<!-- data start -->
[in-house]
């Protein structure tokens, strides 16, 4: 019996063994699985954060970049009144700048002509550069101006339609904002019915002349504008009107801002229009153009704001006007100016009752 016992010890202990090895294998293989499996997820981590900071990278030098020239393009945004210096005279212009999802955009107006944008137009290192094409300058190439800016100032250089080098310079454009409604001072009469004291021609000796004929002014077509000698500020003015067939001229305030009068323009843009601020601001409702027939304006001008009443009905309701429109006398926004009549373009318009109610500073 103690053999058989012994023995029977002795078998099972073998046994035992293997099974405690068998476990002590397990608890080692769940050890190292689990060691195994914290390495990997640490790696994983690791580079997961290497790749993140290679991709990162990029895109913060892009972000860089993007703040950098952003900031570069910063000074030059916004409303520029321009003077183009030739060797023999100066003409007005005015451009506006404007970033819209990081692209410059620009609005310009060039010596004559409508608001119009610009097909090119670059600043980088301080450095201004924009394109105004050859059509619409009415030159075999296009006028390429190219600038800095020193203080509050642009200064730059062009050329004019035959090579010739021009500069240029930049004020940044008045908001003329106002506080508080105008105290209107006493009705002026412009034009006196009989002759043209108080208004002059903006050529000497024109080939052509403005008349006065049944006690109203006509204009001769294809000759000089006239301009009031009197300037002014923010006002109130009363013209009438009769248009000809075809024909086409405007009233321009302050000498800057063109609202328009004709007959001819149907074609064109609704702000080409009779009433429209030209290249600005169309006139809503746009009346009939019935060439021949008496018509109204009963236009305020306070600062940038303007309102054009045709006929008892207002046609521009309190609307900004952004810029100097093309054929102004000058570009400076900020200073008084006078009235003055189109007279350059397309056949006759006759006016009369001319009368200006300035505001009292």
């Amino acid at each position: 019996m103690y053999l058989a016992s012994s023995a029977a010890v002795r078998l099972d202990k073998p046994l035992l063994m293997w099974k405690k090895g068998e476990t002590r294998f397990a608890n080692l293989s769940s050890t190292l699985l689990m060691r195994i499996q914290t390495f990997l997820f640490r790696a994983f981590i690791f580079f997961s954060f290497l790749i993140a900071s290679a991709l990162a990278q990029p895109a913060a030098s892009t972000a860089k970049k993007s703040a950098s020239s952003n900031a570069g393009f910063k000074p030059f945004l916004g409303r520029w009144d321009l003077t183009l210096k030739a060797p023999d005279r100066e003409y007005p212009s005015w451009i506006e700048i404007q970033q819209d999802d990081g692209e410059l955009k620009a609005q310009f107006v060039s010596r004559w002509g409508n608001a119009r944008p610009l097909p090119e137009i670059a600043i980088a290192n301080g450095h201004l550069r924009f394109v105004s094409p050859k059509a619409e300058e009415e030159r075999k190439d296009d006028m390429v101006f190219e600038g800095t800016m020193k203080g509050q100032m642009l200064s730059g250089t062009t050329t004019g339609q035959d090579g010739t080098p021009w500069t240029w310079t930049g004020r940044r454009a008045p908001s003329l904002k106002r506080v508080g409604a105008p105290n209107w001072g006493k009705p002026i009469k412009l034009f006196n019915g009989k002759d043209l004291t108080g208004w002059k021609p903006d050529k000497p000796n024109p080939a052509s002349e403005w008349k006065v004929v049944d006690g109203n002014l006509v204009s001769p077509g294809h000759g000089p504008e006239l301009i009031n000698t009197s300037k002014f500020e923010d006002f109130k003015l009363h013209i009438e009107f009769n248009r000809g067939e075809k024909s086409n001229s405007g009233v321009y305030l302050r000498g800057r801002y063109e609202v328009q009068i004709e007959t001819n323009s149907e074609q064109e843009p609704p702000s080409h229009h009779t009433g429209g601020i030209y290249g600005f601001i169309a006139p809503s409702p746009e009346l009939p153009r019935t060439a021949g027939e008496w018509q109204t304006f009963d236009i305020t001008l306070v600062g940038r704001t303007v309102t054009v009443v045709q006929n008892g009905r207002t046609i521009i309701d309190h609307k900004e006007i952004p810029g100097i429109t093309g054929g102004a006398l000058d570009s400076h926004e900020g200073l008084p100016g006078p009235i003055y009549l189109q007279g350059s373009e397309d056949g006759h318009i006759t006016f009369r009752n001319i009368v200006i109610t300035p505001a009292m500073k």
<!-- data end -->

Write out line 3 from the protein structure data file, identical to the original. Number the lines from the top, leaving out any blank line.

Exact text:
């Amino acid at each position: 019996m103690y053999l058989a016992s012994s023995a029977a010890v002795r078998l099972d202990k073998p046994l035992l063994m293997w099974k405690k090895g068998e476990t002590r294998f397990a608890n080692l293989s769940s050890t190292l699985l689990m060691r195994i499996q914290t390495f990997l997820f640490r790696a994983f981590i690791f580079f997961s954060f290497l790749i993140a900071s290679a991709l990162a990278q990029p895109a913060a030098s892009t972000a860089k970049k993007s703040a950098s020239s952003n900031a570069g393009f910063k000074p030059f945004l916004g409303r520029w009144d321009l003077t183009l210096k030739a060797p023999d005279r100066e003409y007005p212009s005015w451009i506006e700048i404007q970033q819209d999802d990081g692209e410059l955009k620009a609005q310009f107006v060039s010596r004559w002509g409508n608001a119009r944008p610009l097909p090119e137009i670059a600043i980088a290192n301080g450095h201004l550069r924009f394109v105004s094409p050859k059509a619409e300058e009415e030159r075999k190439d296009d006028m390429v101006f190219e600038g800095t800016m020193k203080g509050q100032m642009l200064s730059g250089t062009t050329t004019g339609q035959d090579g010739t080098p021009w500069t240029w310079t930049g004020r940044r454009a008045p908001s003329l904002k106002r506080v508080g409604a105008p105290n209107w001072g006493k009705p002026i009469k412009l034009f006196n019915g009989k002759d043209l004291t108080g208004w002059k021609p903006d050529k000497p000796n024109p080939a052509s002349e403005w008349k006065v004929v049944d006690g109203n002014l006509v204009s001769p077509g294809h000759g000089p504008e006239l301009i009031n000698t009197s300037k002014f500020e923010d006002f109130k003015l009363h013209i009438e009107f009769n248009r000809g067939e075809k024909s086409n001229s405007g009233v321009y305030l302050r000498g800057r801002y063109e609202v328009q009068i004709e007959t001819n323009s149907e074609q064109e843009p609704p702000s080409h229009h009779t009433g429209g601020i030209y290249g600005f601001i169309a006139p809503s409702p746009e009346l009939p153009r019935t060439a021949g027939e008496w018509q109204t304006f009963d236009i305020t001008l306070v600062g940038r704001t303007v309102t054009v009443v045709q006929n008892g009905r207002t046609i521009i309701d309190h609307k900004e006007i952004p810029g100097i429109t093309g054929g102004a006398l000058d570009s400076h926004e900020g200073l008084p100016g006078p009235i003055y009549l189109q007279g350059s373009e397309d056949g006759h318009i006759t006016f009369r009752n001319i009368v200006i109610t300035p505001a009292m500073k």